Note, phone addiction - facebook, tweeter, google.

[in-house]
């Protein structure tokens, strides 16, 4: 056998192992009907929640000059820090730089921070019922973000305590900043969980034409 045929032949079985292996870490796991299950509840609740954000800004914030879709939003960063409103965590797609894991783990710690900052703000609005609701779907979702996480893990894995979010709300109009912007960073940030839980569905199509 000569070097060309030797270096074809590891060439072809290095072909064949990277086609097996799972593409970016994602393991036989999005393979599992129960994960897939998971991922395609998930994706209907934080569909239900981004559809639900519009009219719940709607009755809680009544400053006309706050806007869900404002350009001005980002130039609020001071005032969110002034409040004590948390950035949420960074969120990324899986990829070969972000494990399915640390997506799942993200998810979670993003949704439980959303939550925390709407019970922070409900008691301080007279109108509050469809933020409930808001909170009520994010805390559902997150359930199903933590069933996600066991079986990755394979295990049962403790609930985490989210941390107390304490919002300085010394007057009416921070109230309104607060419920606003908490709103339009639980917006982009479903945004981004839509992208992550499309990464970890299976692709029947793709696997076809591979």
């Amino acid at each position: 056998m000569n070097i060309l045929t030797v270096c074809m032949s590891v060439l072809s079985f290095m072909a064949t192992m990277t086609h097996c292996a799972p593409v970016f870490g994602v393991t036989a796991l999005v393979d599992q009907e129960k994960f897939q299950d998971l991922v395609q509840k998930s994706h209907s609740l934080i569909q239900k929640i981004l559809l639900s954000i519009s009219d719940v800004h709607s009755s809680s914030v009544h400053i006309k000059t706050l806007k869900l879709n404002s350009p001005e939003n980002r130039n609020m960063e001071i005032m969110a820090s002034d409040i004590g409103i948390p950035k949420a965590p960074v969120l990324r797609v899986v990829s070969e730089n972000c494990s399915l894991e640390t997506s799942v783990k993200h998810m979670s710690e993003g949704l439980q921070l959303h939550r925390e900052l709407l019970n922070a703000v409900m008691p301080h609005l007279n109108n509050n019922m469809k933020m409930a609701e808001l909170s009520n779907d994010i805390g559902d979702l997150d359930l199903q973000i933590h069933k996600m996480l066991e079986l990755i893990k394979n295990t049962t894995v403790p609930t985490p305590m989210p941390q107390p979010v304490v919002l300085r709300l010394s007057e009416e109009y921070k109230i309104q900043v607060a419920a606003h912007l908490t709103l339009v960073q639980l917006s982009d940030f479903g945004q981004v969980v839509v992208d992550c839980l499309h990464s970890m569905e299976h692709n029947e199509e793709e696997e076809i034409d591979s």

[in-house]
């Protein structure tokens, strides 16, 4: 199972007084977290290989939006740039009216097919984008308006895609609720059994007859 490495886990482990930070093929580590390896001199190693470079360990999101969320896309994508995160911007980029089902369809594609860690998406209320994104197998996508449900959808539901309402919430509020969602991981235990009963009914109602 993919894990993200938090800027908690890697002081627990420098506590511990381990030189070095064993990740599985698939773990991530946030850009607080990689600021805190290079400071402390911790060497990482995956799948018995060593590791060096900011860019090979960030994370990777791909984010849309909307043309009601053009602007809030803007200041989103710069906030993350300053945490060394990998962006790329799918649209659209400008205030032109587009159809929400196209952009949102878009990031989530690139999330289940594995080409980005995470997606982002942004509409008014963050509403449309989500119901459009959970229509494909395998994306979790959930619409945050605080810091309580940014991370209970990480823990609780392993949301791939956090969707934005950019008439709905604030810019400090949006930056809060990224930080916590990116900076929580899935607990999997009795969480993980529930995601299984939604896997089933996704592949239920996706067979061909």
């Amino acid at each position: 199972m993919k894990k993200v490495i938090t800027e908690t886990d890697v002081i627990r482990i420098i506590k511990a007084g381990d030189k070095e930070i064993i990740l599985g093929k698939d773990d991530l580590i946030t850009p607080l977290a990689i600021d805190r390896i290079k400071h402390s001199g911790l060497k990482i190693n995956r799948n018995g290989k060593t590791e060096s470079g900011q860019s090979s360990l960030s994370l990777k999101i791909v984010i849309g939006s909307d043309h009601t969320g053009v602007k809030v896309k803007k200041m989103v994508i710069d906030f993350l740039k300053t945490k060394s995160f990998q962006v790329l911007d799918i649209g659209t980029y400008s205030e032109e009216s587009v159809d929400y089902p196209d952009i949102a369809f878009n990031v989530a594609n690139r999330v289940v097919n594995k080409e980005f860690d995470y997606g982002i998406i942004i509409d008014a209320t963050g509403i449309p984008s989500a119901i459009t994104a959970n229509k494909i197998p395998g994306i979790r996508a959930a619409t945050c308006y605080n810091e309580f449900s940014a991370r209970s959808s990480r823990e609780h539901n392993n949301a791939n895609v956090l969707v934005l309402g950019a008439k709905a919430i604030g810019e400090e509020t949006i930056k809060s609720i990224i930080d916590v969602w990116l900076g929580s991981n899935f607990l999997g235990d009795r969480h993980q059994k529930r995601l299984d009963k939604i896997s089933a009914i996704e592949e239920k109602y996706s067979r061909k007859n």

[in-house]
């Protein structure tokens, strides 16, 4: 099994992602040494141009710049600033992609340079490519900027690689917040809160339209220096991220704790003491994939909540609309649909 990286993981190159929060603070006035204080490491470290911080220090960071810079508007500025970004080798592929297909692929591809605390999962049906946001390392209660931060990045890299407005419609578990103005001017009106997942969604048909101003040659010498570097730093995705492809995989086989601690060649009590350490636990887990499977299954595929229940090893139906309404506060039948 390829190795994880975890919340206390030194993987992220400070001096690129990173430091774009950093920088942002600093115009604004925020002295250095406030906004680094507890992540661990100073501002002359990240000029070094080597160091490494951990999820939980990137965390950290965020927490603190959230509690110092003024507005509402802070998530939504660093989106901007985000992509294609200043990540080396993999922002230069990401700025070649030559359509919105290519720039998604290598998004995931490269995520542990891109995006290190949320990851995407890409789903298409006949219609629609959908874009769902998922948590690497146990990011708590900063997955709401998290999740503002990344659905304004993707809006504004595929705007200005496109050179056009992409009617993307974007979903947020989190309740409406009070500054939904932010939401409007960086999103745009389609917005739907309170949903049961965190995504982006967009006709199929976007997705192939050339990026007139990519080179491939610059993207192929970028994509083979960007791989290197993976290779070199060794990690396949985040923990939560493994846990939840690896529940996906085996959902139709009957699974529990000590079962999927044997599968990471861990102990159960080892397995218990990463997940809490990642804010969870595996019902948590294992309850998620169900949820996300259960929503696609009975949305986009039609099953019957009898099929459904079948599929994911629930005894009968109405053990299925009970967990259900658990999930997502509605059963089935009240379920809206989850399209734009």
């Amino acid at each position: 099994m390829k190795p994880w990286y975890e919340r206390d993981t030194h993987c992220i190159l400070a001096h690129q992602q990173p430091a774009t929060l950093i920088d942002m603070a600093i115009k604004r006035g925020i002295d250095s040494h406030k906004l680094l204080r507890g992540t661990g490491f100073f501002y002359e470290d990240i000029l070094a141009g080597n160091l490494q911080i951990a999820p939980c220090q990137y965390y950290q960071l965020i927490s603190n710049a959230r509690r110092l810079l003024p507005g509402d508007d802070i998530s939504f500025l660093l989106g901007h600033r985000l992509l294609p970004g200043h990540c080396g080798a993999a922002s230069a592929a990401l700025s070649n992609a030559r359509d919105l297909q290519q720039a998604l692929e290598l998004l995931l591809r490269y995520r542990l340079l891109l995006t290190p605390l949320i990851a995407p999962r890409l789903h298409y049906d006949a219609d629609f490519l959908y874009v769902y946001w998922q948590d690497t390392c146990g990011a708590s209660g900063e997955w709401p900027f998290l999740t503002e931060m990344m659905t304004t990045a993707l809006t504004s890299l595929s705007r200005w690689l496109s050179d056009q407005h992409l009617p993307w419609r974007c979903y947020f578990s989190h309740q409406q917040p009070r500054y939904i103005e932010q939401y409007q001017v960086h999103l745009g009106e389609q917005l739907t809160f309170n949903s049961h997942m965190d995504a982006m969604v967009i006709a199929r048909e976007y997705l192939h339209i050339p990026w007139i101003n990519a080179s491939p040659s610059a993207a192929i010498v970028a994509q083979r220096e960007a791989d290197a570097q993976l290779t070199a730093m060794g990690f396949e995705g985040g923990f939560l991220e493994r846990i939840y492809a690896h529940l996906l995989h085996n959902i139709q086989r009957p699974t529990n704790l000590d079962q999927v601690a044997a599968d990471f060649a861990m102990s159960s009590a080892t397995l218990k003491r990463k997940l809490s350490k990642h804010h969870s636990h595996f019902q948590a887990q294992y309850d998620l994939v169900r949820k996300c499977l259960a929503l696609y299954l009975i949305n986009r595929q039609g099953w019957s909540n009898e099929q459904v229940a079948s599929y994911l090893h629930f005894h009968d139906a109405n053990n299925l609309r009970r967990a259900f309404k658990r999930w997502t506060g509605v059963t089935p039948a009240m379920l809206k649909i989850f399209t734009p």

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The average student uses a smartphone for about nine hours every day. It sleeps longer than many of these students. In fact, such extended use of mobile phones shows that technology can become addiction, according to a new study. Addiction is a type of uncontrolled and unhealthy habit. It is well known that people can become addicted to drugs such as alcohol, drugs and nicotine in cigarettes. Which is not so well known: "People can be addicted to behavior," says James Roberts. He is a marketing professor at Baylor University in Waco, Texas. Roberts was also the main author of the new study. Appears in the August behavioral addiction journal. Roberts explains that some cell phone users show the same symptoms as a drug addict. Some people use smartphones to raise their mood. Providing the same level of entertainment on these phones may require more and more time. In such people, loss of telephone or battery death may cause anxiety or panic. It's a retreat, says Roberts. He added that using the phone too often can interfere with normal activities or cause conflicts with family and other people. However, despite these social costs, people cannot limit the intensive use of the telephone. Indeed, he says, people may not be able to stop on their own. A new study asked students how much time they had spent on various telephone activities. He also asked them how much they agreed or disagreed with statements suggesting possible addiction. "I spend more time than I should on a mobile phone," said one such statement. "I get nervous when I can't see my cell phone," said another. (Agitation means nervousness or anxiety). The more calls someone makes, the more likely they are to show signs of addiction. Data also differed slightly for men and women. For example, among men, signs of possible addiction have shown a positive relationship or correlation with the time spent on Bible applications and book reading applications. As the use of any application increases, the risk of addiction increases. Men's use of social networking applications such as Facebook, Twitter and Instagram also correlates with the risk of addiction. Women more often showed signs of addiction if they often used Pinterest, Instagram, Amazon or applications that allow them to use their phone like an iPod. Applications for the Bible, Twitter, Pandora and Spotify showed the inverse correlation. This means that the intensive use of these applications has been associated with a lower risk of phone addiction. Correlation does not prove that one factor causes another. But these links can provide helpful tips. Roberts says the study results indicate the types of rewards that each gender can expect from using a mobile phone. For example, "men use technology - especially mobile phones - more for entertainment and information," notes Roberts. "Women are more likely to use the telephone to maintain and cultivate social relationships," he says. These types of activities often require more time. On average, women used their phones more often every day than men. But just because people used their phones often doesn't mean they were addicted. Tracii Ryan is a psychologist at RMIT University in Melbourne, Australia. She is also the main author of the Facebook addiction report in the same issue of Journal of Behavioral Addiction. "Withdrawal and excessive use are certainly two legitimate addiction symptoms," he notes. But he adds: "These are not the only two that would be required to make a diagnosis." Roberts agrees. However, it indicates that there is not yet a sufficient scale to measure all addictive factors of mobile phones. Ryan also thinks about Facebook addiction research. "Scientists have not always measured Facebook addiction using all accepted symptoms of addiction," he says. "More consistent research is needed." However, the Ryan report offers insight into the main reasons why people use Facebook. Some want to interact with friends. Some want to pass the time. Some want entertainment. And some people are looking for company. "Any of these motivations can improve mood and then addiction to Facebook," says Ryan. For example, someone may turn to Facebook to ease loneliness. But this person can use the site so much that it causes problems. "An important point to ignore in both studies is that the use of technology can become addictive for some people," says Ryan. As researchers continue to ask questions, ask yourself a few questions: How much time do you spend with the phone or other technas

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